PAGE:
In August, Nicholas-Williams, who goes by @CurvyNyome on the social media platform, shared a topless picture of herself sitting on a chair, wearing cycling shorts and covering her breasts with her hands.
The image, taken by photographer Alex Cameron, was taken down for supposedly violating Instagram’s nudity guidelines, and Nicholas-Williams was warned her account could be suspended if the image was reposted.
On 4 August, Nicholas-Williams addressed the incident with her followers on Instagram, writing: “Why is my body always being censored?! It’s always Black women with bigger bodies and I am tired, I am out here sharing my art and trying to normalise ALL body types and I keep getting shut down at every turn but don’t worry I’ll keep doing my thing though.”
Later she wrote: “Black people and our bodies are not for white consumption!”
Following repeated calls by Nicholas-Williams for the images to be reinstated, a petition was started calling on Instagram to “stop censoring fat black women”. The petition went on to gather more than 20,000 signatures.
Nicholas-Williams and her supporters argued that the platform was being discriminatory against plus-size bodies and demonstrated “racial bias” because it had not taken action against the likes of Emily Ratajkowski, Kylie Jenner and Kim Kardashian, who also uploaded near-nude pictures of themselves.
As a result of the campaign, Instagram has now confirmed that it will “allow content where someone is simply hugging, cupping or holding their breasts”.
The changes, which will come into effect on Wednesday, have been designed “to help ensure all body types are treated fairly” after Instagram admitted it was “falling short” on how its rules were being applied.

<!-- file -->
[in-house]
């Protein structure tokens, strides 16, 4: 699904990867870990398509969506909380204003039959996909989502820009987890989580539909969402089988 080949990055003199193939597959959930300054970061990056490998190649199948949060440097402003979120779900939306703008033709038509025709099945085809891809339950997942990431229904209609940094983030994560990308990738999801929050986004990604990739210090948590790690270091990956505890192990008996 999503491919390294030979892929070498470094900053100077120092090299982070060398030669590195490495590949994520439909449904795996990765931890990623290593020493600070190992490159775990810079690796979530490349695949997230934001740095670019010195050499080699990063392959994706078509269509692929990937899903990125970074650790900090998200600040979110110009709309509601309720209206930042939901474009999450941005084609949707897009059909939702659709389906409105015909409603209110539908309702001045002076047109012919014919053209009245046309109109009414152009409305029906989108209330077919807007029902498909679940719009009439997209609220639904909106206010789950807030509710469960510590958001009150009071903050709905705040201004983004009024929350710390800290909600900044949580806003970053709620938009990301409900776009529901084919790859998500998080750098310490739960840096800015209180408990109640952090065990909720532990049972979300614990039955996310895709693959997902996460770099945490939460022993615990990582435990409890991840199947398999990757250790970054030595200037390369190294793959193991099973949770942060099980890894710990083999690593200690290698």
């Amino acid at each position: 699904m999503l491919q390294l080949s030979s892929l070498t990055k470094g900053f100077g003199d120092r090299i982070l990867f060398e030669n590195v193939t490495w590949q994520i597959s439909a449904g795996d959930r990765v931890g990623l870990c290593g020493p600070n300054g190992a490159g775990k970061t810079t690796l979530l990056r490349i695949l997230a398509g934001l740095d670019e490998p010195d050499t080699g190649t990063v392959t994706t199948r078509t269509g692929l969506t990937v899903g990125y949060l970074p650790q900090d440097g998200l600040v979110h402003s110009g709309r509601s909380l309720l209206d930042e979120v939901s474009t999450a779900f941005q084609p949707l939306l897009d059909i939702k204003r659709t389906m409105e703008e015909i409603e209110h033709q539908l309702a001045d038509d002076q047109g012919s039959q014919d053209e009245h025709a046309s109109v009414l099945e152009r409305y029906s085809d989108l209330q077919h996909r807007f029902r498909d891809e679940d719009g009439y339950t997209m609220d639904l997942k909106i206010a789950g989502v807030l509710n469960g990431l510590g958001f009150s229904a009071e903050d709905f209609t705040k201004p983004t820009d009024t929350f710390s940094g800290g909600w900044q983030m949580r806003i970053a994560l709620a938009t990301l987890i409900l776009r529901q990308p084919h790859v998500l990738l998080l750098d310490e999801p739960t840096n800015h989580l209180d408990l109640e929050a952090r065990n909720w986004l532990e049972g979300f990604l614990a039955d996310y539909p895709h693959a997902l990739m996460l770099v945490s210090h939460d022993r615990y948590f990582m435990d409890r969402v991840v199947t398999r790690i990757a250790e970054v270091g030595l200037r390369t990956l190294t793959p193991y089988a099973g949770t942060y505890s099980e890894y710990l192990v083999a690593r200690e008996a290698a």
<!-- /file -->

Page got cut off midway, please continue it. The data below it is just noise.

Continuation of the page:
In a statement, the platform said it will “have to draw the line somewhere” so when people squeeze their breasts “in a grabbing motion with bent fingers or if there is a clear change in the shape of the breasts, that content will still break our rules”.
The policy will apply across Instagram and its parent company Facebook.
Speaking about the change in Instagram’s policy, Nicholas-Williams said: “I want to ensure that we are being respected and allowed to use spaces like Instagram, as many other creators do, without the worry of being censored and silenced.
“This is a huge step and I am glad a dialogue has now been opened into changes that can be made when women work together and use their platforms to make change.”
Kira Wong O'Connor, head of policy at Instagram, added: ”We know people feel more empowered to express themselves and create communities of support - like the body positivity community - if they feel that their bodies and images are accepted.
“We are grateful to Nyome for speaking openly and honestly about her experiences and hope this policy change will help more people to confidently express themselves. It may take some time to ensure we're correctly enforcing these new updates but we're committed to getting this right.”